i think that is where we will see the balance start to recalibrate. host: william is calling in from missouri. go ahead. caller: i was born and raised in los angeles. we had a union. i was construction worker. vietnam, iback from went straight to work. the union, they protect the boss, he hadhad a long hair, and he wanted to fire hair.ause i had long i worked for the company for another eight years without problems. then, i moved to northern california. all of my friends worked in the
canneries. they were all union. we all had houses, we all had cars. now, i'm 60 years old, and i live in missouri, republican state. here, and for the same work that i was doing out there, they were paying $10 per hour. i cannot believe it. i was like, what? they have no union or anything back here. i was working on the job -- i will not say the name of the country, but they were adding on 100 square feet, and saying that they were trying to vote union in. kept telly workers, they will not do that, it is a want aactic, and you
union, and i told them the benefits pure sure enough, they shut the plant down. host: can you bring this to a conclusion? caller: the republicans are toing that you are forced pay dues, and that is why they want to kill the union. that is not true. compared to nothing the benefits pure to protect you, they give you health care, they give you retirement, they give you everything, and they look after the worker. host: we got the point. thank you. elizabeth shuler? guest: thanks for your call, william. thennot agree more that union is actually a collection of people in a workplace that , thee exactly what it is parties, that they want to bargain for across the table with their worker. benefits, andges,
working conditions. more more, we are seeing that can be new and different things. the bread and butter issues that you are talking about, being able to make a living, making sure that you are working in a safe environment, that you have the freedom to speak out, and not fear being fired for it, whether it is your hair, what you're wearing, or any number of issues. i think it shows that it is a good give-and-take process in the workplace to be able to have a way to raise your voice, and not feel alone. i think often people have misperceptions about unions that it is just a third party that wants to take your money, and that cannot be further from the case. union, meaning a union of people in a workplace, or a company, that basically just want fairness.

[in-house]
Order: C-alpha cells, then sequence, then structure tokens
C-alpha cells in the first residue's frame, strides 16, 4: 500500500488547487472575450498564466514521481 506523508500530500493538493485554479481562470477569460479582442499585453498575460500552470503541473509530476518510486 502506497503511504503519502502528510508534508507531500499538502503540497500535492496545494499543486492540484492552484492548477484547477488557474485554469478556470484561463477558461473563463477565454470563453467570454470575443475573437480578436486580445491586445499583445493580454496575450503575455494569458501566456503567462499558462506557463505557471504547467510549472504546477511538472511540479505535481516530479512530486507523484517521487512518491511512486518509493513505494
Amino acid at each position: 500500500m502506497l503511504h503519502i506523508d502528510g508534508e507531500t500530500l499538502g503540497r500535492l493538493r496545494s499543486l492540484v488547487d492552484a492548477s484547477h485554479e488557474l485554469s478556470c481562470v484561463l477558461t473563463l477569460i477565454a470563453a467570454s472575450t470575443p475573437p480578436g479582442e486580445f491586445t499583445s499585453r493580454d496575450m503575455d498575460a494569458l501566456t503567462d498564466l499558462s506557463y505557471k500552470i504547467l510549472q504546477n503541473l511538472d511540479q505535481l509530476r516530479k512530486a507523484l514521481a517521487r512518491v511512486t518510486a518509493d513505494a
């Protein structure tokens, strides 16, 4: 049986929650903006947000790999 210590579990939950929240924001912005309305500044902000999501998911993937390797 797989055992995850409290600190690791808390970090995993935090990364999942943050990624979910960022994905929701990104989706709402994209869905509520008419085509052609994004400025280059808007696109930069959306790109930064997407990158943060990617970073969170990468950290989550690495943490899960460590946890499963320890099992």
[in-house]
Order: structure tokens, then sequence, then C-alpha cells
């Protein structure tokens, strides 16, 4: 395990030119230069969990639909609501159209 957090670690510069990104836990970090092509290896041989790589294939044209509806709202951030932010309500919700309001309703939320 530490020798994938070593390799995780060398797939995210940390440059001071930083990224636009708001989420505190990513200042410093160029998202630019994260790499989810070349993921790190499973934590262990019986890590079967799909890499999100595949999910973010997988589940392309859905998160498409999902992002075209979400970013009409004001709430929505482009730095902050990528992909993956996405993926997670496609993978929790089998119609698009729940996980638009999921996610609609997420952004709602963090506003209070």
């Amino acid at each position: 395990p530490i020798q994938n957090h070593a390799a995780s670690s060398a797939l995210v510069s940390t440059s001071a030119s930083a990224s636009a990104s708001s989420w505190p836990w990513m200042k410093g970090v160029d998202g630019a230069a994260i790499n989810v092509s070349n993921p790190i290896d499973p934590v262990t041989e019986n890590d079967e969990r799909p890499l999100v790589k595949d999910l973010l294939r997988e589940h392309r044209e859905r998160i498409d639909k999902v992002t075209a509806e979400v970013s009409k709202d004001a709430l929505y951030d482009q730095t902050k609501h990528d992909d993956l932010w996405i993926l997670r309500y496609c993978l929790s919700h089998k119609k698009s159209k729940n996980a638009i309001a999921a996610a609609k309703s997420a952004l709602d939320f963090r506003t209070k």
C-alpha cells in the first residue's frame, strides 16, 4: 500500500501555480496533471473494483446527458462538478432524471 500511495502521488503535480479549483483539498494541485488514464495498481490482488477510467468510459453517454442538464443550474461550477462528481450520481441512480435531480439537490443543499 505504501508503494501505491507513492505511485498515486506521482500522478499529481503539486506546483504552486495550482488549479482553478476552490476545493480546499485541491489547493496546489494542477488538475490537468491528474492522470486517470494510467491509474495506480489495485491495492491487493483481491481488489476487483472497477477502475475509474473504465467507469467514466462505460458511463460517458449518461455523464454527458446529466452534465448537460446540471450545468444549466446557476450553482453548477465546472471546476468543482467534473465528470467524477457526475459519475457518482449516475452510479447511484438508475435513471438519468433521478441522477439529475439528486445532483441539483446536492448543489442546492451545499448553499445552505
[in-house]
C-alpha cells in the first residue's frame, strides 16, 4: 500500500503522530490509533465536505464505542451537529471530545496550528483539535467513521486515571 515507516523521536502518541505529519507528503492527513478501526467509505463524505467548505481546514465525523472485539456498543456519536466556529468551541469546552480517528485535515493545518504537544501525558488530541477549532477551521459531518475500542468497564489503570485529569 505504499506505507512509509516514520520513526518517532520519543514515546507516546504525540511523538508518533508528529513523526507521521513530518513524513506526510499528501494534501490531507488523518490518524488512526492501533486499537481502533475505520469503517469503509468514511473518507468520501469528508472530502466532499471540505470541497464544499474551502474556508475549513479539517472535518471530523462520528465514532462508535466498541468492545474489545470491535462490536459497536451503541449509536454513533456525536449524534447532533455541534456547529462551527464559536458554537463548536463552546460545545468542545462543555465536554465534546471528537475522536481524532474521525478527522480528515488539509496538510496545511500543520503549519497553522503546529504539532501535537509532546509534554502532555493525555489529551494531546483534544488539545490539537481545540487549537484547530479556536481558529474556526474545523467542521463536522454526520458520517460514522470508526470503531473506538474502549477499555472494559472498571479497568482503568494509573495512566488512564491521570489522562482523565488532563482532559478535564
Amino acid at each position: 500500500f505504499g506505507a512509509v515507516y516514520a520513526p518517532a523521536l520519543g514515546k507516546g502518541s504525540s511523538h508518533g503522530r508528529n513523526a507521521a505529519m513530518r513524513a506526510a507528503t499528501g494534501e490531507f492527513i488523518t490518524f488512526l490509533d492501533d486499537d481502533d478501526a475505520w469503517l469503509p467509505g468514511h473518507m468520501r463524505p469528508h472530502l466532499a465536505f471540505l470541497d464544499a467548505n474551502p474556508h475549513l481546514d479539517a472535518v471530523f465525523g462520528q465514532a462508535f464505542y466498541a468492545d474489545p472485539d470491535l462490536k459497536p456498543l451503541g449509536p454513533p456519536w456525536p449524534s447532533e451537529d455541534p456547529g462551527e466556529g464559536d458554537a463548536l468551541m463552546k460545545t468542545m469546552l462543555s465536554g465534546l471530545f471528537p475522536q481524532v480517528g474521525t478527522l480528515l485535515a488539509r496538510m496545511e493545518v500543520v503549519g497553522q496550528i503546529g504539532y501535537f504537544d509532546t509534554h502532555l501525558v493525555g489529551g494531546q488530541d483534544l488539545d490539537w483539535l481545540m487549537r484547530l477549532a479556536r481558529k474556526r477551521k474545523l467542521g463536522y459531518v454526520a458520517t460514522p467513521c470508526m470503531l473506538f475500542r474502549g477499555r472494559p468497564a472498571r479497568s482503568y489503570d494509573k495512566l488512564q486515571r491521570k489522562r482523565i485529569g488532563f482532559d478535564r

i would agree with you wholeheartedly that, in states like missouri, where they are contemplating passing right to work laws, it is a very dangerous proposition when you start to chip away at workers rights to have a voice. says that heeet sheet metalrs as a worker, will the unions get solidly behind hillary? guest: i think there are a number of unions that are in the middle of their endorsement processes. we like to have transparent processes so that we are making sure to hold the candidates' to the fire. the afl-cio is a collection of 57 unions. we have unions from all sectors of the economy, whether it is public, private, federal. we have any range of sectors --
steelworkers, professional teachers.nurses, each of those unions are going through their own process to decide what is best for its members. it is a very robust process. we encourage that. we encourage debate, and we'll see what happens. host: how did you get involved in this kind of work? guest: i grew up in portland, oregon, and i went to school at the mercy of oregon, -- at the ineive oregon, and graduated an economy that is like now, job opportunities were hard to come by for young people. i into working on a onpaign -- ended up working a campaign, and organizing campaign at an electric utility company. when i heard that clerical , i said,ere organizing
i want to get involved in that. i joined the campaign. unfortunately, the campaign was a lot like campaigns we see all the time. the employer did not like what he saw was happening, and tried to have one-on-one meetings with folks, and try to give raises to people to delay the effort. after the campaign, the union hired me, and said, we could use someone like you because we are trying to organize clerical maybe itand they said, would be a good idea to have someone like you on the team. shortly thereafter, anenron companyur local utility , and the workers, including my father, lost their pension in bankruptcy. that is how i basically